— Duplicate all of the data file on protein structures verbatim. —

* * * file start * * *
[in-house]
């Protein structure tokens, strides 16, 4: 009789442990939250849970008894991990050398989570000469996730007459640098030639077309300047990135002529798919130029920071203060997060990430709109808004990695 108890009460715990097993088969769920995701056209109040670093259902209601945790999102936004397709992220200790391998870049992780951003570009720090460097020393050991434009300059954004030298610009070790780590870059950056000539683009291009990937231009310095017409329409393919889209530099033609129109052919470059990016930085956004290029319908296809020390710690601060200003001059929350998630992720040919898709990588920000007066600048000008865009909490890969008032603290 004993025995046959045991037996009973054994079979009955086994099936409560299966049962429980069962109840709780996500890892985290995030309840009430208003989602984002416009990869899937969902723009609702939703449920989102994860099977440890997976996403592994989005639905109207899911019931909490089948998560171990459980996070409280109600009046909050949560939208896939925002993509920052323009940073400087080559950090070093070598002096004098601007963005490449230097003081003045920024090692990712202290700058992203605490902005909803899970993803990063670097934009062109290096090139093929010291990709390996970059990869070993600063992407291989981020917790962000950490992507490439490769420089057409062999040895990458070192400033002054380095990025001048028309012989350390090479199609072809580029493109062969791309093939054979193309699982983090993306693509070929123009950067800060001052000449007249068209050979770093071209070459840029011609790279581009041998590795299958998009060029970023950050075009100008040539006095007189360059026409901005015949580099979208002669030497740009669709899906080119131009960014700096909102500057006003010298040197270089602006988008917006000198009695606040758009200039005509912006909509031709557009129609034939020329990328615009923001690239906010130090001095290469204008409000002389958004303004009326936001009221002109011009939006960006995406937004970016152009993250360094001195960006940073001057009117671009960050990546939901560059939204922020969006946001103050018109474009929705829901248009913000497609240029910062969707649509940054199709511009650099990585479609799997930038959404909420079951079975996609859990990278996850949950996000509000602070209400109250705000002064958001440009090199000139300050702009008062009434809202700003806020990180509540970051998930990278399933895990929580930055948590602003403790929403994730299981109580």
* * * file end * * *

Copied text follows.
[in-house]
């Protein structure tokens, strides 16, 4: 009789442990939250849970008894991990050398989570000469996730007459640098030639077309300047990135002529798919130029920071203060997060990430709109808004990695 108890009460715990097993088969769920995701056209109040670093259902209601945790999102936004397709992220200790391998870049992780951003570009720090460097020393050991434009300059954004030298610009070790780590870059950056000539683009291009990937231009310095017409329409393919889209530099033609129109052919470059990016930085956004290029319908296809020390710690601060200003001059929350998630992720040919898709990588920000007066600048000008865009909490890969008032603290 004993025995046959045991037996009973054994079979009955086994099936409560299966049962429980069962109840709780996500890892985290995030309840009430208003989602984002416009990869899937969902723009609702939703449920989102994860099977440890997976996403592994989005639905109207899911019931909490089948998560171990459980996070409280109600009046909050949560939208896939925002993509920052323009940073400087080559950090070093070598002096004098601007963005490449230097003081003045920024090692990712202290700058992203605490902005909803899970993803990063670097934009062109290096090139093929010291990709390996970059990869070993600063992407291989981020917790962000950490992507490439490769420089057409062999040895990458070192400033002054380095990025001048028309012989350390090479199609072809580029493109062969791309093939054979193309699982983090993306693509070929123009950067800060001052000449007249068209050979770093071209070459840029011609790279581009041998590795299958998009060029970023950050075009100008040539006095007189360059026409901005015949580099979208002669030497740009669709899906080119131009960014700096909102500057006003010298040197270089602006988008917006000198009695606040758009200039005509912006909509031709557009129609034939020329990328615009923001690239906010130090001095290469204008409000002389958004303004009326936001009221002109011009939006960006995406937004970016152009993250360094001195960006940073001057009117671009960050990546939901560059939204922020969006946001103050018109474009929705829901248009913000497609240029910062969707649509940054199709511009650099990585479609799997930038959404909420079951079975996609859990990278996850949950996000509000602070209400109250705000002064958001440009090199000139300050702009008062009434809202700003806020990180509540970051998930990278399933895990929580930055948590602003403790929403994730299981109580």